That's why PayPal keeps the lines of communication open between sellers and buyers, making it easier for you to resolve things quickly and successfully.
To respond to a dispute, go to the Resolution Centre and post a message explaining your understanding of the situation. Sometimes this is all you need to do to resolve the situation.
If not, the buyer may escalate the dispute to "claim" status, which means PayPal will review the case and provide a final decision, within 20 business days.
If a claim is found in favour of the buyer, you may be able to appeal the decision. To do this, log in, go to your case in the Resolution Centre, and click on Appeal. A claims agent will then review your case.
See the Seller's Guide to Dispute Resolution for a more detailed look at this process.
If you meet certain conditions and you are a Canadian account holder, you will be covered in the event of an unauthorized payment, an item not received claim, or a chargeback. Check out our Seller Protection Guide or FAQs for more information.
To become PayPal Verified, you'll need to provide PayPal with additional proof of your identity. Taking this simple step can be good for business, as buyers often feel more confident when dealing with PayPal Verified sellers.
To become PayPal Verified, log in to your PayPal account and click Get Verified.
To learn more about the PayPal Verification process, read the Verification FAQs.
A chargeback is when a buyer asks their credit card issuer to reverse a transaction after it has been completed.
Chargebacks are available only to users who make a payment funded by their credit card. They are initiated and handled by the buyer's credit card issuer-not by PayPal-and therefore will follow that company's regulations and timeframes.
Buyers generally request chargebacks for the following reasons:
- The item did not arrive
- The item was significantly different than advertised
- Their credit card was used without their permission to purchase the item.
Don't be alarmed if you have received a chargeback notice-PayPal is here to help you through the process.
You may have received an email falsely claiming to be from PayPal or another known entity. This is called "phishing" because the sender is "fishing" for your personal information. The goal is to trick you into clicking through to a fake or "spoof" website, or into calling a fraudulent customer service number where they can collect and steal your sensitive personal or financial information.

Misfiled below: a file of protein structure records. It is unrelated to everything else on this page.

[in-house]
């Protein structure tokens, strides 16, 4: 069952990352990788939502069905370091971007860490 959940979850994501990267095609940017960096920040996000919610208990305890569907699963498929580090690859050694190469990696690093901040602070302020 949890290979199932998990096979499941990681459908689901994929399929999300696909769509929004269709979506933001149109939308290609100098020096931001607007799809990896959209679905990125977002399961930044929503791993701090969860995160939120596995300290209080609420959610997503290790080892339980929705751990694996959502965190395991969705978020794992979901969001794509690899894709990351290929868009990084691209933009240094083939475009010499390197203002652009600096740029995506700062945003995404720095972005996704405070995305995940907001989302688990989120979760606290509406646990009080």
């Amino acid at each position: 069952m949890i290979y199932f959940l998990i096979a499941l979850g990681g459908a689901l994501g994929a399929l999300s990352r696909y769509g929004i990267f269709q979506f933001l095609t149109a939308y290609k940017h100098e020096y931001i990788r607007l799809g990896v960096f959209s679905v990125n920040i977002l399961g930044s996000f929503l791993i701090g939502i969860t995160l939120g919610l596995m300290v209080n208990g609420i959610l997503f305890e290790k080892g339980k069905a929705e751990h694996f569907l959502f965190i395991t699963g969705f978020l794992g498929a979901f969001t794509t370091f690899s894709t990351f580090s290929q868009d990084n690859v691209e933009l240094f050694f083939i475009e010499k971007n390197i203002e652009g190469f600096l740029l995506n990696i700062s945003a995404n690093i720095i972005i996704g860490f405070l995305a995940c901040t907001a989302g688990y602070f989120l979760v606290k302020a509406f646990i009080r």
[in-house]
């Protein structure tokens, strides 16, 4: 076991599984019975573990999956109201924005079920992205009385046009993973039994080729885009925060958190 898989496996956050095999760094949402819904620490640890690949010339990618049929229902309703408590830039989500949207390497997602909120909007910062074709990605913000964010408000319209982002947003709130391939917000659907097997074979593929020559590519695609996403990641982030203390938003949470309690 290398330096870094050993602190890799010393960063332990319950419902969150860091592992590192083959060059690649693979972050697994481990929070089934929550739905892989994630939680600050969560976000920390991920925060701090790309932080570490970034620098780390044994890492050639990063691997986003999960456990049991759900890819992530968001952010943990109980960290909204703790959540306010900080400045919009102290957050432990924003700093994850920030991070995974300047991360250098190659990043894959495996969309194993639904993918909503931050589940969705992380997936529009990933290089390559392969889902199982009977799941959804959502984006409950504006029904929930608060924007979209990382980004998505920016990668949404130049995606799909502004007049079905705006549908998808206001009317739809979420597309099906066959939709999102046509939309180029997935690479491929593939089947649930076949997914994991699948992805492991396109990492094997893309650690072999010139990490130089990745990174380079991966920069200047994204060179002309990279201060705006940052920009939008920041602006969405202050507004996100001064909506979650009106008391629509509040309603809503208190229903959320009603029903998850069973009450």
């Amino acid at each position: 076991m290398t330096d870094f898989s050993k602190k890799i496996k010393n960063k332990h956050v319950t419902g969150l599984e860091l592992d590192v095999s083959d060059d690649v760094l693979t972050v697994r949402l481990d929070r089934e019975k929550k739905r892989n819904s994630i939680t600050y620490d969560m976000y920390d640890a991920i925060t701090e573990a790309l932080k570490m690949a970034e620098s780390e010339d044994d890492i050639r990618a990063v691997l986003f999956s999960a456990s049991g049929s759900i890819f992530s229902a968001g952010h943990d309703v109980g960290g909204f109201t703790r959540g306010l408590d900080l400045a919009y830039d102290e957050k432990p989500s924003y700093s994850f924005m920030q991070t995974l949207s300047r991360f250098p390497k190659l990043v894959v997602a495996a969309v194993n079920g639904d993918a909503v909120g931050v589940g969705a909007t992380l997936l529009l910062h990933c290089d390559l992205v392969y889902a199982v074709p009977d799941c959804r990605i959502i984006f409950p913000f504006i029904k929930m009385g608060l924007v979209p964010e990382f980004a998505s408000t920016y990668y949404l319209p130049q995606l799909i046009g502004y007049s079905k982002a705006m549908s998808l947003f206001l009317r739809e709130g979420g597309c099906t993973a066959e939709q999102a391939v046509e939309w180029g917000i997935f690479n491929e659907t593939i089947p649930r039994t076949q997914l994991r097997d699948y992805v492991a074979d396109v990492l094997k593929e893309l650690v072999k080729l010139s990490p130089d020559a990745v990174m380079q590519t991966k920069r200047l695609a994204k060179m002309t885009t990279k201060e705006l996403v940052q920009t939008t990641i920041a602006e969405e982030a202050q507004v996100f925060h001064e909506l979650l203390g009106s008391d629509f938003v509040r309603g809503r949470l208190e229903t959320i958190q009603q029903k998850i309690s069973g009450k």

If you have opened a phishing email but have not clicked on any links, you shouldn't have anything to fear. If you have clicked on a link, or you have downloaded an attachment, read our Identity Protection Guide to learn what to do next.
It's also important to report the phishing email or spoof site as soon as possible in order to protect yourself—and to help your fellow members of the PayPal community.
For more detailed information read our comprehensive Phishing Guide.
This is when someone steals your personal information and uses it to open accounts and make unauthorized transactions in your name. Criminals use a host of clever tactics to acquire your information, you should be aware of all of them.
Phishing and Spoofs
Emails claiming to be from popular companies will direct you to "spoof" or fake websites and request your personal information. Learn more about phishing here.
Some criminals will even rummage through your garbage, looking for bank statements or credit card numbers. The simplest way to stay safe is to cut up your cards and shred your documents before throwing them away.
Always pay attention to your surroundings when doing financial transactions in public. Carefully shield the keypad when punching in your code at ATMs.
Please refer to our Identity Protection Guide for additional information.